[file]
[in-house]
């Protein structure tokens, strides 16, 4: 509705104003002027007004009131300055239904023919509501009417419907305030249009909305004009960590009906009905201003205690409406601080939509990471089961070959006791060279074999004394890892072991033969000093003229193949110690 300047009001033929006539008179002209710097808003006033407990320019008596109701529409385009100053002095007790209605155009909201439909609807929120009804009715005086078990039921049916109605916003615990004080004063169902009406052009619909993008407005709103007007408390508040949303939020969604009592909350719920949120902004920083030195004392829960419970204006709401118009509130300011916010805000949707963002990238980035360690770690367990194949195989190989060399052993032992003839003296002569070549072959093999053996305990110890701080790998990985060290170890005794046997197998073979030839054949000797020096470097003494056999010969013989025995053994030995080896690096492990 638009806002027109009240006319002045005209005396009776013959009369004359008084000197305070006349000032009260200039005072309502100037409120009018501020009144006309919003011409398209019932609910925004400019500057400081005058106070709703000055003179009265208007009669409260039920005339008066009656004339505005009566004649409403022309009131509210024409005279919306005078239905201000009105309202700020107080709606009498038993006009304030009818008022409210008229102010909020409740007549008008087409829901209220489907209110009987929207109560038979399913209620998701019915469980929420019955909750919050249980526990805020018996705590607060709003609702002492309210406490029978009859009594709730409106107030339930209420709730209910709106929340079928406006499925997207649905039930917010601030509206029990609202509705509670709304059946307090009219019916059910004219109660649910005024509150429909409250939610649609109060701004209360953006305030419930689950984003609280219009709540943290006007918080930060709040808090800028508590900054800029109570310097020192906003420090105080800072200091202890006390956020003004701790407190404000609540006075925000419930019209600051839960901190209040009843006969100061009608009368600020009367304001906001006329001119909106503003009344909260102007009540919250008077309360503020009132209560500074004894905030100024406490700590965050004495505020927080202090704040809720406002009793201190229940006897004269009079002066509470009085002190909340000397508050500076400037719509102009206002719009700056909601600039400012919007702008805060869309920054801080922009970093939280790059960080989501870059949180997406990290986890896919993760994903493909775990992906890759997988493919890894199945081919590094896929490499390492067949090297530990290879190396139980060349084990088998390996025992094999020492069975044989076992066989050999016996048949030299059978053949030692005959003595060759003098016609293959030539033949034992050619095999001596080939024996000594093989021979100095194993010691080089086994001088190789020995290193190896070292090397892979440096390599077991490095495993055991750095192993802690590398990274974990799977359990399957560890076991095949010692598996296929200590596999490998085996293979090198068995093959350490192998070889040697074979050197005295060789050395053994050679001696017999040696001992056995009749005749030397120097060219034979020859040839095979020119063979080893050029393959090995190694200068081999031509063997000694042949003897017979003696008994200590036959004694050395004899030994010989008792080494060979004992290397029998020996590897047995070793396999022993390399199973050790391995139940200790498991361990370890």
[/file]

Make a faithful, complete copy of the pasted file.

[in-house]
């Protein structure tokens, strides 16, 4: 509705104003002027007004009131300055239904023919509501009417419907305030249009909305004009960590009906009905201003205690409406601080939509990471089961070959006791060279074999004394890892072991033969000093003229193949110690 300047009001033929006539008179002209710097808003006033407990320019008596109701529409385009100053002095007790209605155009909201439909609807929120009804009715005086078990039921049916109605916003615990004080004063169902009406052009619909993008407005709103007007408390508040949303939020969604009592909350719920949120902004920083030195004392829960419970204006709401118009509130300011916010805000949707963002990238980035360690770690367990194949195989190989060399052993032992003839003296002569070549072959093999053996305990110890701080790998990985060290170890005794046997197998073979030839054949000797020096470097003494056999010969013989025995053994030995080896690096492990 638009806002027109009240006319002045005209005396009776013959009369004359008084000197305070006349000032009260200039005072309502100037409120009018501020009144006309919003011409398209019932609910925004400019500057400081005058106070709703000055003179009265208007009669409260039920005339008066009656004339505005009566004649409403022309009131509210024409005279919306005078239905201000009105309202700020107080709606009498038993006009304030009818008022409210008229102010909020409740007549008008087409829901209220489907209110009987929207109560038979399913209620998701019915469980929420019955909750919050249980526990805020018996705590607060709003609702002492309210406490029978009859009594709730409106107030339930209420709730209910709106929340079928406006499925997207649905039930917010601030509206029990609202509705509670709304059946307090009219019916059910004219109660649910005024509150429909409250939610649609109060701004209360953006305030419930689950984003609280219009709540943290006007918080930060709040808090800028508590900054800029109570310097020192906003420090105080800072200091202890006390956020003004701790407190404000609540006075925000419930019209600051839960901190209040009843006969100061009608009368600020009367304001906001006329001119909106503003009344909260102007009540919250008077309360503020009132209560500074004894905030100024406490700590965050004495505020927080202090704040809720406002009793201190229940006897004269009079002066509470009085002190909340000397508050500076400037719509102009206002719009700056909601600039400012919007702008805060869309920054801080922009970093939280790059960080989501870059949180997406990290986890896919993760994903493909775990992906890759997988493919890894199945081919590094896929490499390492067949090297530990290879190396139980060349084990088998390996025992094999020492069975044989076992066989050999016996048949030299059978053949030692005959003595060759003098016609293959030539033949034992050619095999001596080939024996000594093989021979100095194993010691080089086994001088190789020995290193190896070292090397892979440096390599077991490095495993055991750095192993802690590398990274974990799977359990399957560890076991095949010692598996296929200590596999490998085996293979090198068995093959350490192998070889040697074979050197005295060789050395053994050679001696017999040696001992056995009749005749030397120097060219034979020859040839095979020119063979080893050029393959090995190694200068081999031509063997000694042949003897017979003696008994200590036959004694050395004899030994010989008792080494060979004992290397029998020996590897047995070793396999022993390399199973050790391995139940200790498991361990370890």